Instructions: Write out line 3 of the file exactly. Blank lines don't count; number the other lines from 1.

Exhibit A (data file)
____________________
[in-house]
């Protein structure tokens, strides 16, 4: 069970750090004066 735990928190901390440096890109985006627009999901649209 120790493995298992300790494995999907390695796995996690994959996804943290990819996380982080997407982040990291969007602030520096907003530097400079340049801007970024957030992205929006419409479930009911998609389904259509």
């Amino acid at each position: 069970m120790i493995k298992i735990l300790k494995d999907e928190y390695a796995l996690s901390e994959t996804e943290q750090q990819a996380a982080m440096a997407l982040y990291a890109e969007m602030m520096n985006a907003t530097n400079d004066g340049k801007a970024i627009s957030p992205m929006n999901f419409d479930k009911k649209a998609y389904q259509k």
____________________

């Amino acid at each position: 069970m120790i493995k298992i735990l300790k494995d999907e928190y390695a796995l996690s901390e994959t996804e943290q750090q990819a996380a982080m440096a997407l982040y990291a890109e969007m602030m520096n985006a907003t530097n400079d004066g340049k801007a970024i627009s957030p992205m929006n999901f419409d479930k009911k649209a998609y389904q259509k």